Likewise, non-governmental organizations such as Access Now, Temblores, Derechos Digitales, and Media Defense, filed amicus curiae briefs highlighting international human rights law standards and several cases around the world in which internet service interruptions were used to unduly restrict freedom of expression during social protests.
For its part, the National Spectrum Agency responded that it had no information on internet services and that it only controlled radio frequencies. The Army responded that the use of signal jammers was never contemplated or authorized during the protests in Cali, and that their activity complied with international human rights law. The Ministry of Information Technologies and Communications stated that internet services in Cali were affected due to damage to the telecommunications and electric power infrastructure caused during the protests. It also said that it had no jurisdiction to investigate the origin of the alleged interruptions or to determine who were the persons responsible for them. In turn, the Police responded that it did not have information that would allow it to respond to the facts mentioned in the request.
First, the Constitutional Court declared the tutela action admissible and held that when the violation of the collective dimension of the right to freedom of expression is alleged, as occurred in this case, any person has standing to file this type of action.
The Court then mentioned Article 20 of the Colombian Constitution and Article 13 of the American Convention on Human Rights, which enshrine the right to freedom of expression in the Colombian legal system. The Court underscored the importance of freedom of expression in a democratic society and held that it includes the right to express thoughts and opinions, and also the right to inform and be informed truthfully and impartially. The Court added that freedom of expression is closely related to the rights of association and assembly, especially in contexts of public demonstrations.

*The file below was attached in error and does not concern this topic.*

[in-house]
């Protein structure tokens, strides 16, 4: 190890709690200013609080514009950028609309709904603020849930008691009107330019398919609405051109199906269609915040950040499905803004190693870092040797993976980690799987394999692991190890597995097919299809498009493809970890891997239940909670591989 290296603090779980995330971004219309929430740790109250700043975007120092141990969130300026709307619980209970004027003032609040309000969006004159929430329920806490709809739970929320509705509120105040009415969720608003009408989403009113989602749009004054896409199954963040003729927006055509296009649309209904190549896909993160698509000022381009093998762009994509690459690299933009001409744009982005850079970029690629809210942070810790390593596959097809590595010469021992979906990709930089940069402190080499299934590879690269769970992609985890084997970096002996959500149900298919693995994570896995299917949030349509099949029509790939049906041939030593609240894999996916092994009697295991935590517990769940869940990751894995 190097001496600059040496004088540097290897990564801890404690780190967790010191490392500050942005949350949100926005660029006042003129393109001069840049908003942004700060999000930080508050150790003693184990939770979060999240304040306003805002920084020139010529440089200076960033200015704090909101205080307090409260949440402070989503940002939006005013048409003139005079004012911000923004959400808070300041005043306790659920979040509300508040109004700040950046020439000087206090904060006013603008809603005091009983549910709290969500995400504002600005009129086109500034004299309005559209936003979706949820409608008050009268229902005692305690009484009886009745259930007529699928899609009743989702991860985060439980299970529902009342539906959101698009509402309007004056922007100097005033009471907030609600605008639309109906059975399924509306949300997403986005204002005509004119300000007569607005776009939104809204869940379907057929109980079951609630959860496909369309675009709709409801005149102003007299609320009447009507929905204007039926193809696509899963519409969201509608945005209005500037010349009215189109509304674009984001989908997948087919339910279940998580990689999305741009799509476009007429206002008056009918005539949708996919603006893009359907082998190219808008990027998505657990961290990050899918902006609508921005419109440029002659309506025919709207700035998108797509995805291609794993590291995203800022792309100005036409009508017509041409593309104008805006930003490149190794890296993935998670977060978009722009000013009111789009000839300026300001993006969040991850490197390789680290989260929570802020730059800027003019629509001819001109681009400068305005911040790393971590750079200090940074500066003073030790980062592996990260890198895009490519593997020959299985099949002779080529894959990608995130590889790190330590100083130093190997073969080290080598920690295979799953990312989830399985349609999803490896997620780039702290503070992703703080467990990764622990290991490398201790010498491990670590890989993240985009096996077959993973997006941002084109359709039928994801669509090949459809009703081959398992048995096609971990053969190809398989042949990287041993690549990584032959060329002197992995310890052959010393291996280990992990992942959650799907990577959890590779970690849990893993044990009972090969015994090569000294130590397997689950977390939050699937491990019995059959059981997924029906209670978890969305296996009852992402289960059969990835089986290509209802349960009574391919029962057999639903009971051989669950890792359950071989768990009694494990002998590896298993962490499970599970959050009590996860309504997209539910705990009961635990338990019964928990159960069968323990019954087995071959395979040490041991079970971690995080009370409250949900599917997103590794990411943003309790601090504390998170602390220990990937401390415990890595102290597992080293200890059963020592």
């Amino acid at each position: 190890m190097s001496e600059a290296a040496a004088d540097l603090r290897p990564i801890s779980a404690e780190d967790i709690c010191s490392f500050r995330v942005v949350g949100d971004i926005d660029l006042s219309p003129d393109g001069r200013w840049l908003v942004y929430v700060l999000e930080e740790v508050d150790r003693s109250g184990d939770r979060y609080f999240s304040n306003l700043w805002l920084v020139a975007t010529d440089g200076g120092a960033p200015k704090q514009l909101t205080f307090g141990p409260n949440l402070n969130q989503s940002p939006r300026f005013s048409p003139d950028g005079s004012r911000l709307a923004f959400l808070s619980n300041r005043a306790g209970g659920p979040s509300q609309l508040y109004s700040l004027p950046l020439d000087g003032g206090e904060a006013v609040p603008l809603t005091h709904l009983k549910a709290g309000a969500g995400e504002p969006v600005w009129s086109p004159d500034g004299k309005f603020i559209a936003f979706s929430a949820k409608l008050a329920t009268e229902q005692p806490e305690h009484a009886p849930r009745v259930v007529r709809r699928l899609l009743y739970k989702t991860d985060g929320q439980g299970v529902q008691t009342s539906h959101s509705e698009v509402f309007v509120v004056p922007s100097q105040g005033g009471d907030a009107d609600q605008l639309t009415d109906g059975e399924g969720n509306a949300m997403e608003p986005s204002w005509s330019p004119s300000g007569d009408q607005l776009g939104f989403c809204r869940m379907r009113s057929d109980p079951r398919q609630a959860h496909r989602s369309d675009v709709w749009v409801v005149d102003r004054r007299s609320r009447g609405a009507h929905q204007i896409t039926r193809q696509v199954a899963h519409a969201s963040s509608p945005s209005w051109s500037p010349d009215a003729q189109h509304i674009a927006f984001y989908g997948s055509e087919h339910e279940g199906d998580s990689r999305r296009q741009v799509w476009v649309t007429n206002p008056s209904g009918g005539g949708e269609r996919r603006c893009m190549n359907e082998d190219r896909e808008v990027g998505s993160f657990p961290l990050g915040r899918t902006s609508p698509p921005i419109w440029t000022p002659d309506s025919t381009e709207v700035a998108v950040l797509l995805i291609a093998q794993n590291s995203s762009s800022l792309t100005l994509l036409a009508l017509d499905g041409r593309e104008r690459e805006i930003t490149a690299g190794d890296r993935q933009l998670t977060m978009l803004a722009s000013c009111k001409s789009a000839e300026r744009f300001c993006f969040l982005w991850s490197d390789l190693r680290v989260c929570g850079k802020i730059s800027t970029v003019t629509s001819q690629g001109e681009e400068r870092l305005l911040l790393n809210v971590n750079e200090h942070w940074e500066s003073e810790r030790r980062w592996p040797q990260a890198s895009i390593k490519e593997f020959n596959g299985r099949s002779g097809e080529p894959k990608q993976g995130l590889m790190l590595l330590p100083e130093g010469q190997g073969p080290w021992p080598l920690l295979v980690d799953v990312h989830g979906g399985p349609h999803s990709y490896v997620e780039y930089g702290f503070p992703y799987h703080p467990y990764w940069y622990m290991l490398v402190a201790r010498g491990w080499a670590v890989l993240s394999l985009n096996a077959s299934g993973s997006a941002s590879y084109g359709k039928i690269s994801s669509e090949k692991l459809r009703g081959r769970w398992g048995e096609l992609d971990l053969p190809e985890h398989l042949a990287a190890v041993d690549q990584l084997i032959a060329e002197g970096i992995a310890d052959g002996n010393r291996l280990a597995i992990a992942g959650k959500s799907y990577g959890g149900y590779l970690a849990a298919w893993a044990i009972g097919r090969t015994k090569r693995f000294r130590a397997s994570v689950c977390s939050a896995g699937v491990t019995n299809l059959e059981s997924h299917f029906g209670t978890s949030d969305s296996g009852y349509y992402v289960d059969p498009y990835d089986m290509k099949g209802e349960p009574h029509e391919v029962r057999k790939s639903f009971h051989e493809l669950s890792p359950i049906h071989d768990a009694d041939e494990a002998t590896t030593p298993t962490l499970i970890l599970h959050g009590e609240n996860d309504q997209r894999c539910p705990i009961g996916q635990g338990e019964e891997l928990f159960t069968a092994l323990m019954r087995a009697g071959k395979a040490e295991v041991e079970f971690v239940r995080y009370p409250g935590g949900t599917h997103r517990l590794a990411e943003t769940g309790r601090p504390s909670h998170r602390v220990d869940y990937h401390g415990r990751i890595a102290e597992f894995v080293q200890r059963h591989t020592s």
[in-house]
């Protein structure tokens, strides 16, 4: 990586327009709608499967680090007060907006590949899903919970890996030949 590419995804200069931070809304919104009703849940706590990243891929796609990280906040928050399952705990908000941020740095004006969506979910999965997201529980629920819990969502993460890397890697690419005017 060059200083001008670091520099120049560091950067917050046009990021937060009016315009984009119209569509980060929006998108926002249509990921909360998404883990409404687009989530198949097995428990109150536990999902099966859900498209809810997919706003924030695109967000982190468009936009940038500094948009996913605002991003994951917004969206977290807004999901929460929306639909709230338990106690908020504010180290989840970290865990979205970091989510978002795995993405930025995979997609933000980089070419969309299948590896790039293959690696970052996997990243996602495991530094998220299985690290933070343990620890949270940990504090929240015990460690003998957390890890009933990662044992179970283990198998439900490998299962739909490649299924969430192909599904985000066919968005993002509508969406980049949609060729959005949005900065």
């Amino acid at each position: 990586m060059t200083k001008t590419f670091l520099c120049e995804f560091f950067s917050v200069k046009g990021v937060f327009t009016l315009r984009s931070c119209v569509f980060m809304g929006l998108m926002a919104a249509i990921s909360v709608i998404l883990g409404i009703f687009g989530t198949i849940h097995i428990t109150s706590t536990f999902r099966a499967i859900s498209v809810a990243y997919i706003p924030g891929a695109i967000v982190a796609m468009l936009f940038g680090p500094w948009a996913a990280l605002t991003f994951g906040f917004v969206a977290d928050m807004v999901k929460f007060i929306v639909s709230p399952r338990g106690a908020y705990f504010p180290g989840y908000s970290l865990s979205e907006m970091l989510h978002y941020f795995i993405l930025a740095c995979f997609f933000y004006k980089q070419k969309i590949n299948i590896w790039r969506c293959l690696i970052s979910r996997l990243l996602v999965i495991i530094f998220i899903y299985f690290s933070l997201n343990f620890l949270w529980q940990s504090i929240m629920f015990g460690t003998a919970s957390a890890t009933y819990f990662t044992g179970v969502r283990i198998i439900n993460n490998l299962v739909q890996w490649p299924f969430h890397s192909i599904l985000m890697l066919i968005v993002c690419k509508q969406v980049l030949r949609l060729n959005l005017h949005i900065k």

Furthermore, the Court emphasized that freedom of expression is related to freedom of the press, which is crucial to the existence of diverse media and pluralism. In this sense, the Court considered that “only through a free, pluralistic and independent press can a vigorous democratic debate take place, and citizens can control any abuse by those in power.” [para. 73]
In this sense, the Constitutional Court held that the internet is “a valuable democratization tool for the communication of opinions and information since it also makes possible the existence and operation of alternative media.” [para. 77] The Court, referring to judgment T-155 of 2019, also explained that thanks to the internet “public debates are no longer in the exclusive hands of public figures or traditional media, as citizens have used this powerful tool to express themselves, denounce, organize and mobilize.” [para. 77] In addition, the Court held that “social protest is a form of expression in itself and, in this context, allegations of human rights violations are a form of specially protected speech.” [para. 80] Regarding the role of social media, the Court noted that they “are a space for denouncing and vindicating rights, and are part of the wide range of tools available to social movements to exercise their right to protest.” [para. 80]